Specifically, the Trust Act reads:
    (a) A law enforcement official has the discretion to detain an individual on the basis of an immigration hold after that individual becomes eligible for release from criminal custody, if both of the following conditions are satisfied:
    (1) The individual has been convicted of a serious or violent felony according to a criminal background check or documentation provided to the law enforcement official by United States Immigration and Customs Enforcement or is currently in custody for a charge of a serious or violent felony by a district attorney.
    (2) The continued detention of the individual on the basis of the immigration hold would not violate any federal, state, or local law, or any local policy.
    (b) If either of the conditions set forth in subdivision (a) is not satisfied, an individual shall not be detained on the basis of an immigration hold after that individual becomes eligible for release from criminal custody.
    The apparent goal of the assembly is to limit state-federal cooperation on immigration and marginalize the successful program known as Secure Communities. The program has taken tens of thousands of illegal aliens off the streets. Not surprisingly a new government report finds that when aliens caught under Secure Communities are released back out onto the streets, public safety suffers: Between October 2008 and July 2011 aliens released because of the Obama administration's prioritization scheme went on to commit 58,000 new crimes. California's Trust Act would likely have the same consequences.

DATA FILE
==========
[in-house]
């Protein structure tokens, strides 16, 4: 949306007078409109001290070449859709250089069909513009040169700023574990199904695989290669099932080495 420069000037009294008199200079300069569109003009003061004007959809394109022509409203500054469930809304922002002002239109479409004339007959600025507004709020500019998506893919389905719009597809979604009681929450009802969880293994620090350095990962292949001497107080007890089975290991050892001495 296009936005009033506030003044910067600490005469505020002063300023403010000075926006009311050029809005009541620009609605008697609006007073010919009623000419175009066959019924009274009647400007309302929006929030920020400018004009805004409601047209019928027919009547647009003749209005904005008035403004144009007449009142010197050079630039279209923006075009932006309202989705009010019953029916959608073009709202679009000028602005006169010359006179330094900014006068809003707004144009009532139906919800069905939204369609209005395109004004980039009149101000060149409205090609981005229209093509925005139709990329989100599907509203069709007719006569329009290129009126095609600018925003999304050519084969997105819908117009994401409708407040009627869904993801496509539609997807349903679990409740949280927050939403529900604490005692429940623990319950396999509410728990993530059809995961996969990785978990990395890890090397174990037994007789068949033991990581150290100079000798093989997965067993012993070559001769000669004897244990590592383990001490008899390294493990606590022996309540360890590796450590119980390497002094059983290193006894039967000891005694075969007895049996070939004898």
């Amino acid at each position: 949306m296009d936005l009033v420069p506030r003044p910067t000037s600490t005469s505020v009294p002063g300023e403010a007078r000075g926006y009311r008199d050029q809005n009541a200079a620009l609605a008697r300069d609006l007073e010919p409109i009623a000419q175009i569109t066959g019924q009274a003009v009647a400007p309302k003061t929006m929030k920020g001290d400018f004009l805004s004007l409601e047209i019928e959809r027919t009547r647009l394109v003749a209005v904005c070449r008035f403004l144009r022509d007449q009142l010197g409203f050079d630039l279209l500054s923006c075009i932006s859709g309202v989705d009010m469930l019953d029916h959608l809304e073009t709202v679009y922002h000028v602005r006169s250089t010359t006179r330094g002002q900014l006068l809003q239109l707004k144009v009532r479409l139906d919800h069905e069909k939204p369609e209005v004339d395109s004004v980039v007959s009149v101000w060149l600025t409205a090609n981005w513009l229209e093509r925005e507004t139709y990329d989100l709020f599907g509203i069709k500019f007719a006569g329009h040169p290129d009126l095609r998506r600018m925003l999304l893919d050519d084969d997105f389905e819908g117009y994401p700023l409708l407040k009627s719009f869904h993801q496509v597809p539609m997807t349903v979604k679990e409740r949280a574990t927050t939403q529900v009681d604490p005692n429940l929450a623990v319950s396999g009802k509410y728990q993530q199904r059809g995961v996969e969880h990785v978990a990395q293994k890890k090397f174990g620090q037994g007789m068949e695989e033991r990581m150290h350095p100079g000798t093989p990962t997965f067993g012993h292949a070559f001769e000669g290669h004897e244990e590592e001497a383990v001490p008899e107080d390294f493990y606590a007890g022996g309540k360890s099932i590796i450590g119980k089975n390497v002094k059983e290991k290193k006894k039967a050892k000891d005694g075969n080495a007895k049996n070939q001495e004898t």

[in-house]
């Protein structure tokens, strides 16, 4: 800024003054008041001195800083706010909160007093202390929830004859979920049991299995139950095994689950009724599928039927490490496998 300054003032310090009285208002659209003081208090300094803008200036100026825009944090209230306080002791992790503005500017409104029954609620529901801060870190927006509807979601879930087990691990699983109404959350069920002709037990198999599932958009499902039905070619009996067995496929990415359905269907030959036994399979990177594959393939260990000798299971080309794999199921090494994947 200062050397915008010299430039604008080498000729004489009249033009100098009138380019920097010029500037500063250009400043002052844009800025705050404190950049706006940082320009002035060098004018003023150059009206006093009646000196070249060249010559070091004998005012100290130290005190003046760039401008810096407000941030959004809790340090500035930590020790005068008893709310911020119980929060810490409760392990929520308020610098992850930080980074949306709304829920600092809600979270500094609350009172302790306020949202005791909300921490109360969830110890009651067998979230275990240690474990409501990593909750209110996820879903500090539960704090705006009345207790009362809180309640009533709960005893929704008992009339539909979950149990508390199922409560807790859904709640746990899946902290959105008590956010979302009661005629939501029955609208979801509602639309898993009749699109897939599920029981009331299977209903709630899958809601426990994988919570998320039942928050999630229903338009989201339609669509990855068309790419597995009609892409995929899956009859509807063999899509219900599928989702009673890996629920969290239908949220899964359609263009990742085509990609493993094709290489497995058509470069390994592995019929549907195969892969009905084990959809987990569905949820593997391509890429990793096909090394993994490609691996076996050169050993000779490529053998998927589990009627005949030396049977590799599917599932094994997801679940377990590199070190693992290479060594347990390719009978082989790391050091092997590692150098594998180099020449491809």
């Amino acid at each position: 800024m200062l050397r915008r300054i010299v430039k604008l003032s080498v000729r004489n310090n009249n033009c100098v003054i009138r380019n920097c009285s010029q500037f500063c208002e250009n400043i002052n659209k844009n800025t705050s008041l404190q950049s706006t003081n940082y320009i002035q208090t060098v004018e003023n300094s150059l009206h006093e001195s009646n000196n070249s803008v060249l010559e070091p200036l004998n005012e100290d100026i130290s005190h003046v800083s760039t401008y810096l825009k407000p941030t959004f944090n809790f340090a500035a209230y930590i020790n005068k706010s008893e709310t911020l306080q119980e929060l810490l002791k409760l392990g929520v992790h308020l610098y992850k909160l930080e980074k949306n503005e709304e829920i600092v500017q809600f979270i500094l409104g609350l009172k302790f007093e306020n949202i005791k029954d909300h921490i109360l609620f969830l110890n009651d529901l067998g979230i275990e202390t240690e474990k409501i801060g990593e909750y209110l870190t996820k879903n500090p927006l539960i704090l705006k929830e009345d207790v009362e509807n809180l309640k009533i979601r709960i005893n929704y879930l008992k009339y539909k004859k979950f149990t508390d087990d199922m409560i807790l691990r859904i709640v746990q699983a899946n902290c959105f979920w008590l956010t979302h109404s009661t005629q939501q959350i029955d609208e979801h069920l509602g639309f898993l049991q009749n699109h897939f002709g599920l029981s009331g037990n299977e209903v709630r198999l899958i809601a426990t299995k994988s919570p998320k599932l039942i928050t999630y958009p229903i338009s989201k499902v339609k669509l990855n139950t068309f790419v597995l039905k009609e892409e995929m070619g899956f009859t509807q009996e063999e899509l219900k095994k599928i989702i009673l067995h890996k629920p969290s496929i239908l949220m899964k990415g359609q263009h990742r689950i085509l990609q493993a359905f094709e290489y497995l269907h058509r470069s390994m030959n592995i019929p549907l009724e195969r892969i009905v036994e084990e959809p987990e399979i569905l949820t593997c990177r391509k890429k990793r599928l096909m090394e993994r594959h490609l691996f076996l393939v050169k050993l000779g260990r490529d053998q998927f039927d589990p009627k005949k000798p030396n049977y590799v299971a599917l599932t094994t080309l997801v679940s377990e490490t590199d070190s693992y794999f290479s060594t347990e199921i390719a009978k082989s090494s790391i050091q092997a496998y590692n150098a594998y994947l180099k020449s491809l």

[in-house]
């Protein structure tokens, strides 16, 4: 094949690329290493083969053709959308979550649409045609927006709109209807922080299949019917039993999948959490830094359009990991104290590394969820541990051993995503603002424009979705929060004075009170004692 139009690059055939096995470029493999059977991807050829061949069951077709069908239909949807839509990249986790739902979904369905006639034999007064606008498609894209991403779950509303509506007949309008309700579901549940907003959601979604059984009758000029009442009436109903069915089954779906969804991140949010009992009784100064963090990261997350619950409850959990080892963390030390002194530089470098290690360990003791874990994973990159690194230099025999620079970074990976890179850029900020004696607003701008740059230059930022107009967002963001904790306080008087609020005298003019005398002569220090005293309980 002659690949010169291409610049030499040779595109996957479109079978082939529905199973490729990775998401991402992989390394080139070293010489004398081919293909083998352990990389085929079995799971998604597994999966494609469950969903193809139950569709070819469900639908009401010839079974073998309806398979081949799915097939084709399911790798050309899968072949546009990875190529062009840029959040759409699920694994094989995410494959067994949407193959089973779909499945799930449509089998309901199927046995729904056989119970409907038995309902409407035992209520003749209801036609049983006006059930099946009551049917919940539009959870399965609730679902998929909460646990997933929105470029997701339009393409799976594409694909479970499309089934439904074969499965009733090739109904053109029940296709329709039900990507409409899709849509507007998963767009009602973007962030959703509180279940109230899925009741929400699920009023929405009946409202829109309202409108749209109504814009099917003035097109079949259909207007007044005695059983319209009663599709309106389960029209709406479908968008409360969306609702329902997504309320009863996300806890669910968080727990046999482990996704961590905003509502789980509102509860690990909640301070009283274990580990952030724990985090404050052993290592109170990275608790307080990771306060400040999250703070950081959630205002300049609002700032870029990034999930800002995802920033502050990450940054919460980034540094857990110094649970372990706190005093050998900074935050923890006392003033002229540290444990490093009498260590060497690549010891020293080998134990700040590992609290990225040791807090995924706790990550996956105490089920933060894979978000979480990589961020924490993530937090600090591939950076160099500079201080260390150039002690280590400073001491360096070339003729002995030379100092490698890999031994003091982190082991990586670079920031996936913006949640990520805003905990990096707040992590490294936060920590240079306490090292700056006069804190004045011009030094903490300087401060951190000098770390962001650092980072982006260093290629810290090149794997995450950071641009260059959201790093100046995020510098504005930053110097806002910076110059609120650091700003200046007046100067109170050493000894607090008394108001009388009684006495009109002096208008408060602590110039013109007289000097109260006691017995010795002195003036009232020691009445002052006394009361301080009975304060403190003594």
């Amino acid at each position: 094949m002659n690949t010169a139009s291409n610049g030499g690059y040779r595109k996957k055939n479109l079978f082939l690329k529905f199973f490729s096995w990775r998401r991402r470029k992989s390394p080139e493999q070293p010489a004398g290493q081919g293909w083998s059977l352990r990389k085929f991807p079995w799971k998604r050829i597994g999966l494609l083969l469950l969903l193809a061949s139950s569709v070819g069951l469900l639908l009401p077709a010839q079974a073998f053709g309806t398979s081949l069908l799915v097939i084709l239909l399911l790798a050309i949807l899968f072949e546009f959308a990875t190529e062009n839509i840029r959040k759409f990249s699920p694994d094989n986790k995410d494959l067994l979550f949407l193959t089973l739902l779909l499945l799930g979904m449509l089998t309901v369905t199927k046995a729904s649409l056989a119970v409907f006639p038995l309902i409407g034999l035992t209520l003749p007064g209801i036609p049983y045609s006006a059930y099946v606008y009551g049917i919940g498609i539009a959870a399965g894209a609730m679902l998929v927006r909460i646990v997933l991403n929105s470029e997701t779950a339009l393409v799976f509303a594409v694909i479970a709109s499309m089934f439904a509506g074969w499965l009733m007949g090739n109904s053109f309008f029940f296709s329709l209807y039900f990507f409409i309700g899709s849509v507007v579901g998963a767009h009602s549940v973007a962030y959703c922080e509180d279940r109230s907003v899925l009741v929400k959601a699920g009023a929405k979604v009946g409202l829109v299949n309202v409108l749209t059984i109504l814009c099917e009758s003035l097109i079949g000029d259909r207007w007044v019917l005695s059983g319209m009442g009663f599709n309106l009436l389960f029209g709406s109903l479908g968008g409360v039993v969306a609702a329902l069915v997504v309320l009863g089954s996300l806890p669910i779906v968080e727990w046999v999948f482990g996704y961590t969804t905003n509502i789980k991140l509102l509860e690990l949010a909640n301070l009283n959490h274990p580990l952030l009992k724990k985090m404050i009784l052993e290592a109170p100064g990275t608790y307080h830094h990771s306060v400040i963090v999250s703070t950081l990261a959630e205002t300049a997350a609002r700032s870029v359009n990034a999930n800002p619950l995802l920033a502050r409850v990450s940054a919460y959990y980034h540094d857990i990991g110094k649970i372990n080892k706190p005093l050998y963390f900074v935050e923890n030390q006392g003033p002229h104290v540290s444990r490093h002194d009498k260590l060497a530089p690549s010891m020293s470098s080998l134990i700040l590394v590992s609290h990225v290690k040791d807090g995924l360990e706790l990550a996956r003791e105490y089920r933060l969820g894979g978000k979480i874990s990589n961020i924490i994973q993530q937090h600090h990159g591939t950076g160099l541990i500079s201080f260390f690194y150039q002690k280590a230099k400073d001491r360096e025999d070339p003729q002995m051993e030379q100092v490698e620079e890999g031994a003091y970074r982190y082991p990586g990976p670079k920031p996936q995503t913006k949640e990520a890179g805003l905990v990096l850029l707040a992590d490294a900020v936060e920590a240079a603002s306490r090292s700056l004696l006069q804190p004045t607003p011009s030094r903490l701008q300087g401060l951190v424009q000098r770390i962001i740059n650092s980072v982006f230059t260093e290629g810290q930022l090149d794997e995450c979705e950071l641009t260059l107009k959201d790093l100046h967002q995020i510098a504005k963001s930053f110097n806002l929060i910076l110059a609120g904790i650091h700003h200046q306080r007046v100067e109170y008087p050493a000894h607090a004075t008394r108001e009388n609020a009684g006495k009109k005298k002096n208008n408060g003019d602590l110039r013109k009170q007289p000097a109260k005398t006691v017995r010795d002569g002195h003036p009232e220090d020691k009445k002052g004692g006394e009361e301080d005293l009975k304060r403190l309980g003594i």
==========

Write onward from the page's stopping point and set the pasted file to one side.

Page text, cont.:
In response, Riverside County Sheriff Stan Sniff wrote the following to Gov. Brown:
    In the decade after 9/11, and in response to shortfalls in our national Homeland Security, we have honed close partnerships between federal, state, and local enforcement that this [bill] now directly undermines. In addition, law enforcement agencies have executed legal agreements that are directly impacted by this bill, and we potentially place at risk of cancelation or repayment, millions of dollars in federal grant funds of all types where we certify compliance with federal laws. Or worse, we face years of protracted legal disputes, which will waste scarce county funds that are already very constrained. For these reasons, I oppose Assembly Bill 1081 and respectfully request that you veto this measure.